Working things out

If a machine-vision system can help, then a machine-vision system integrator may be the answer.

Th Cholton

If a machine-vision system can help, then a machine-vision system integrator may be the answer.

Conard Holton

Implementing a machine-vision system is not for the faint of heart. The challenges of integrating multiple vision and automation components into a complete system, whether on a factory floor or other location, can be complex-but the rewards can be significant cost savings as well as improved product quality and operational efficiency.

The initial, critical question that an end-user must face as they begin the evaluation process is whether the expertise exists in-house or must come from a third-party system integrator. As John Nagle at system integrator Nagle Research (Cedar Park, TX) notes, the most important thing is that a broad skill set and expertise in a variety of disciplines will be required to complete the project on time and on budget.

Nagle says it is impossible to engineer a solution without a thorough understanding of the problem. But to truly know the problem, you have to get past the superficial goals and get to the meat of the challenges that a vision solution will have to face. For example, Nagle cites a candy factory that needs a vision system to count jellybeans moving down a conveyor belt. That’s the superficial goal and a very straightforward task for a machine-vision system to accomplish.

The ability to intelligently plan a solution, however, requires much more information. What should the system do with the count? Does it need to trigger a signal when a certain count is reached? Does it need to communicate with a progammable logic controller? What if a jellybean is malformed, does it count? And how does the system determine what is a “good” jellybean? How fast are the jellybeans moving? Do you need to count the individual colors? What are the space considerations for the vision system?

Evaluating in-house capabilities is the next step in deciding how much, if any, of the project can be done by staff. If the project can be accomplished with off-the-shelf vision solutions or relatively simple smart cameras and only minor external connectivity, then the chances of being able to do this are good. If complicated record keeping, PLC connectivity, or advanced image-processing algorithms are required, it is almost certain that a third-party vision-system integrator with software-development capability will be necessary.

Nagle says that any competent vision integrator should be able to integrate vision in simple-to-moderately complex projects. Many vision integrators do not have great depth in software and electrical engineering, and so the more complicated vision projects are beyond them. It is important to match the skills an integrator brings to the table with the skills that will be required. An integrator can save a company from spending hundreds of thousands of dollars on inappropriate equipment and software.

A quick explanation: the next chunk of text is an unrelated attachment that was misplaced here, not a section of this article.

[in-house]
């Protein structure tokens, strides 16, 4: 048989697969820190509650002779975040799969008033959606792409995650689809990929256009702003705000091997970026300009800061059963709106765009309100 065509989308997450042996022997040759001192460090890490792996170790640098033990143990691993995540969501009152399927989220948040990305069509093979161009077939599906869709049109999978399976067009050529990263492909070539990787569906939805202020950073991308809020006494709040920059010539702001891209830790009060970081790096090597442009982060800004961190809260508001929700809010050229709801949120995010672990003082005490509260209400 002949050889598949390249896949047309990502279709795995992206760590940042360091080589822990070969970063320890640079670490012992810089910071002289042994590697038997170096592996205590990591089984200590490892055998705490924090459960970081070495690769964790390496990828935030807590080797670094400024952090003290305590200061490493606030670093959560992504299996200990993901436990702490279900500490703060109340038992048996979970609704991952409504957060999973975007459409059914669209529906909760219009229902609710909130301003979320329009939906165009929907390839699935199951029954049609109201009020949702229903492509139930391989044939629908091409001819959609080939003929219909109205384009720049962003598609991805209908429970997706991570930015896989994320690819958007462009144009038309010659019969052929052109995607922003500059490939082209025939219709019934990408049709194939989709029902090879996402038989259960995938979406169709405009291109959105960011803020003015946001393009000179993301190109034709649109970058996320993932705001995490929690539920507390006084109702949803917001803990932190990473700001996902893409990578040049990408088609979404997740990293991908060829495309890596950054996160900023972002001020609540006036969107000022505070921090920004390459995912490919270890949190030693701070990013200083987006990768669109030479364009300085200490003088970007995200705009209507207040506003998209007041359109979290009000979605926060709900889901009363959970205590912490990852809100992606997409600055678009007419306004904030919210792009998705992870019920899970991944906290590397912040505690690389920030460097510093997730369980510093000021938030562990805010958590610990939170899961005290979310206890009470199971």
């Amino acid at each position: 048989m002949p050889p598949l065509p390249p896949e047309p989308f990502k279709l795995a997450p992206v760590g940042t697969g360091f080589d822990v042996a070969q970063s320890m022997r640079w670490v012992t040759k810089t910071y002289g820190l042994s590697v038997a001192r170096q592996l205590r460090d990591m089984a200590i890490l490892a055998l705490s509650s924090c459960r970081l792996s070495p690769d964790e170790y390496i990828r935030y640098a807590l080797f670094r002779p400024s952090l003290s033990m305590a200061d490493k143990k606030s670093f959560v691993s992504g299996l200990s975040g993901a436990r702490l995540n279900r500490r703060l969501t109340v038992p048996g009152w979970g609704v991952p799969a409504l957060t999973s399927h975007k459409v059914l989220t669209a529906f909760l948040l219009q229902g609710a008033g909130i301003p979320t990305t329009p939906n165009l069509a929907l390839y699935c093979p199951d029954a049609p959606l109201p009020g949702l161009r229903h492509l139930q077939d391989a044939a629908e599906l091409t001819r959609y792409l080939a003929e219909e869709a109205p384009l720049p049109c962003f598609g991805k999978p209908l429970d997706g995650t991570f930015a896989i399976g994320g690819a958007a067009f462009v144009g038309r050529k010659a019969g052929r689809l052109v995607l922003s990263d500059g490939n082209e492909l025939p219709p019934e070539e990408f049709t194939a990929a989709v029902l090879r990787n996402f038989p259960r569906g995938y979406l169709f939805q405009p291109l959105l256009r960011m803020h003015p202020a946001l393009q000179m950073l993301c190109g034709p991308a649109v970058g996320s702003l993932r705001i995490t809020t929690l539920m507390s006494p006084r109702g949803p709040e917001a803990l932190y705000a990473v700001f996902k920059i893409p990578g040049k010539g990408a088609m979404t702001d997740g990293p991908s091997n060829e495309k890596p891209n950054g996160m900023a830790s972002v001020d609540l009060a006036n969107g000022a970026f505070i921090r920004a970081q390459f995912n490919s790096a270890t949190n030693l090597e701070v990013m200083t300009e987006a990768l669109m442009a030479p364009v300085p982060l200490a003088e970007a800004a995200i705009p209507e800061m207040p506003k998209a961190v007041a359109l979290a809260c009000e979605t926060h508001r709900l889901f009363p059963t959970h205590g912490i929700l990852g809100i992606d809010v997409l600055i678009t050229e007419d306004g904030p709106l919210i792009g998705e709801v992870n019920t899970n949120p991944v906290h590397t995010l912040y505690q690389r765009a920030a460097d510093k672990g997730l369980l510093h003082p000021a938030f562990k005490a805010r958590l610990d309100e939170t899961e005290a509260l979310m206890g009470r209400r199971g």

Nagle Research, for example, was asked by a railroad-equipment manufacturer to provide consultation as to what camera would be required for a 2-D high-speed railroad-inspection system. The company had already spent many thousands of dollars on image-processing software to locate defects in cross-ties using 2-D imaging techniques. The problem was that their approach had not accounted for surface stains, sealant, and debris confusing the analysis software. Nagle ultimately concluded that a 3-D solution was more appropriate for this application and developed a SICK (Minneapolis, MN) Ranger-based solution that handles these material properties (see

For their fee, Nagle’s clients receive professional consultation, software and electrical engineering resources, and a machine-vision solution that meets their requirements. In most cases, unless specifically agreed to, the client does not get source code to the final solution. In some arrangements Nagle will relinquish source code for the application; for example, the user interface and project-specific algorithms.

Nagle says that the basic questions to be answered before he is called are: Is the project outside the scope of in-house capabilities? Is the company open to using third-party integrators? What is the price of failure or delays arising from lack of internal experience? Is there a budget for vision that includes third-party integration? Is there likelihood that given a workable solution within budget, the project would proceed?

If the answers to all of these are “yes,” then most any integrator would be willing to take the challenge. And a competent integrator is the key to a successful system.

Th Cholton
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CONARD HOLTON is editor in chief of Vision Systems Design; e-mail:

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